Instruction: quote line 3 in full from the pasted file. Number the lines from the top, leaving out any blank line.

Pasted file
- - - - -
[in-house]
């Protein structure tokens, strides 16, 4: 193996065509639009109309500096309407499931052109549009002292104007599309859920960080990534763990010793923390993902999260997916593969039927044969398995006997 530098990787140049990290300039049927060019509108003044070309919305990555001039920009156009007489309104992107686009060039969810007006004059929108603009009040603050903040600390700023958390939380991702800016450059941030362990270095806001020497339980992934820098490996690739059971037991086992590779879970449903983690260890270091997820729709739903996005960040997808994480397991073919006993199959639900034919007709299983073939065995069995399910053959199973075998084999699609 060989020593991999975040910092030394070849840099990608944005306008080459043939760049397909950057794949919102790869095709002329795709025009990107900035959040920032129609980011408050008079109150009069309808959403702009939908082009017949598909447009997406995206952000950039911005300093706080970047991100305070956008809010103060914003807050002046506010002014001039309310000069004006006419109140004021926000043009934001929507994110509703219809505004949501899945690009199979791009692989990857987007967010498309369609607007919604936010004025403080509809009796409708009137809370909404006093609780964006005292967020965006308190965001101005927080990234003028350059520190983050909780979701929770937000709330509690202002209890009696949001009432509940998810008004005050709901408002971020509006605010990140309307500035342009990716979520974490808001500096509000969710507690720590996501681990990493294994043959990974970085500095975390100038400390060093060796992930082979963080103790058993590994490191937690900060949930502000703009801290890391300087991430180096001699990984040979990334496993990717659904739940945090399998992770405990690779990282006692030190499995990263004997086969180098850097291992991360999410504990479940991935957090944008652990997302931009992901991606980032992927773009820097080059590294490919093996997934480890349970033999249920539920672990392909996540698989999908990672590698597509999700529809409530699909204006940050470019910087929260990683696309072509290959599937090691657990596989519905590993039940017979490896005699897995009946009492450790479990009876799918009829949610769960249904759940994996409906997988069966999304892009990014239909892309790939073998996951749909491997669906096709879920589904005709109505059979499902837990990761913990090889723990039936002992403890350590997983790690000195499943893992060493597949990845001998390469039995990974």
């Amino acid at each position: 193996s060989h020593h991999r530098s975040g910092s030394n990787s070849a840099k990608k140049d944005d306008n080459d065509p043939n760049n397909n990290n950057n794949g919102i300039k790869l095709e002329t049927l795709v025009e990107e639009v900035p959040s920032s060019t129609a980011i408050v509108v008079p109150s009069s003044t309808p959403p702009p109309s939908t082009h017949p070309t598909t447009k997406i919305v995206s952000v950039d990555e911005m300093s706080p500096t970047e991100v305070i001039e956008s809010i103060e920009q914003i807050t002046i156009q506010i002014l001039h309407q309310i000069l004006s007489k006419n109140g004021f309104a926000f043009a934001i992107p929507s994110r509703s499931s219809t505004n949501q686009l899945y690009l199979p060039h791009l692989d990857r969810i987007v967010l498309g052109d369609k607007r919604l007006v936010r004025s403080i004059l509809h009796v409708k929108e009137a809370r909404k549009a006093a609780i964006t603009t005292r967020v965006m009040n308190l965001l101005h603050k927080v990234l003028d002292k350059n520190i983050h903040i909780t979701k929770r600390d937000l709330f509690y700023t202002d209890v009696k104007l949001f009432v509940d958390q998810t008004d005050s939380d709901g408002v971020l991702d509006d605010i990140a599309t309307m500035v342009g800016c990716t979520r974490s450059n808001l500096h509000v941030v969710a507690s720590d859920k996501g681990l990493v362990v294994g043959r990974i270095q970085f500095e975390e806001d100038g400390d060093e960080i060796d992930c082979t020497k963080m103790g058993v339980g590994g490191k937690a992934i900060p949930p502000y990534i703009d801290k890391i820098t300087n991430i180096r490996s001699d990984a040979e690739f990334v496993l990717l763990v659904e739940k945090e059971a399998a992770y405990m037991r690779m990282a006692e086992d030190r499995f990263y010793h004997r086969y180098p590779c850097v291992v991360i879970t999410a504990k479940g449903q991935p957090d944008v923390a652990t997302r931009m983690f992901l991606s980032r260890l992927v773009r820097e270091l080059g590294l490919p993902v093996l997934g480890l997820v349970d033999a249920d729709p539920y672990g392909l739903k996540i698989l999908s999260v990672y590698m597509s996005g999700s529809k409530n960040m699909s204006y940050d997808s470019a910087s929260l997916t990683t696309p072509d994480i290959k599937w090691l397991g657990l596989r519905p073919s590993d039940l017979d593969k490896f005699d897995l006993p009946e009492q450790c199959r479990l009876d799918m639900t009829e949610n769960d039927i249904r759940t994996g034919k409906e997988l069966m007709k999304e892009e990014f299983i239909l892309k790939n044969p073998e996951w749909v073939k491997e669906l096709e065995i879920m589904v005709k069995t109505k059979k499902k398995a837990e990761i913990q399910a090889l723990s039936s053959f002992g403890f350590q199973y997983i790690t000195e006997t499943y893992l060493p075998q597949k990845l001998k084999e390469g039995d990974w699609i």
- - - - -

């Amino acid at each position: 193996s060989h020593h991999r530098s975040g910092s030394n990787s070849a840099k990608k140049d944005d306008n080459d065509p043939n760049n397909n990290n950057n794949g919102i300039k790869l095709e002329t049927l795709v025009e990107e639009v900035p959040s920032s060019t129609a980011i408050v509108v008079p109150s009069s003044t309808p959403p702009p109309s939908t082009h017949p070309t598909t447009k997406i919305v995206s952000v950039d990555e911005m300093s706080p500096t970047e991100v305070i001039e956008s809010i103060e920009q914003i807050t002046i156009q506010i002014l001039h309407q309310i000069l004006s007489k006419n109140g004021f309104a926000f043009a934001i992107p929507s994110r509703s499931s219809t505004n949501q686009l899945y690009l199979p060039h791009l692989d990857r969810i987007v967010l498309g052109d369609k607007r919604l007006v936010r004025s403080i004059l509809h009796v409708k929108e009137a809370r909404k549009a006093a609780i964006t603009t005292r967020v965006m009040n308190l965001l101005h603050k927080v990234l003028d002292k350059n520190i983050h903040i909780t979701k929770r600390d937000l709330f509690y700023t202002d209890v009696k104007l949001f009432v509940d958390q998810t008004d005050s939380d709901g408002v971020l991702d509006d605010i990140a599309t309307m500035v342009g800016c990716t979520r974490s450059n808001l500096h509000v941030v969710a507690s720590d859920k996501g681990l990493v362990v294994g043959r990974i270095q970085f500095e975390e806001d100038g400390d060093e960080i060796d992930c082979t020497k963080m103790g058993v339980g590994g490191k937690a992934i900060p949930p502000y990534i703009d801290k890391i820098t300087n991430i180096r490996s001699d990984a040979e690739f990334v496993l990717l763990v659904e739940k945090e059971a399998a992770y405990m037991r690779m990282a006692e086992d030190r499995f990263y010793h004997r086969y180098p590779c850097v291992v991360i879970t999410a504990k479940g449903q991935p957090d944008v923390a652990t997302r931009m983690f992901l991606s980032r260890l992927v773009r820097e270091l080059g590294l490919p993902v093996l997934g480890l997820v349970d033999a249920d729709p539920y672990g392909l739903k996540i698989l999908s999260v990672y590698m597509s996005g999700s529809k409530n960040m699909s204006y940050d997808s470019a910087s929260l997916t990683t696309p072509d994480i290959k599937w090691l397991g657990l596989r519905p073919s590993d039940l017979d593969k490896f005699d897995l006993p009946e009492q450790c199959r479990l009876d799918m639900t009829e949610n769960d039927i249904r759940t994996g034919k409906e997988l069966m007709k999304e892009e990014f299983i239909l892309k790939n044969p073998e996951w749909v073939k491997e669906l096709e065995i879920m589904v005709k069995t109505k059979k499902k398995a837990e990761i913990q399910a090889l723990s039936s053959f002992g403890f350590q199973y997983i790690t000195e006997t499943y893992l060493p075998q597949k990845l001998k084999e390469g039995d990974w699609i």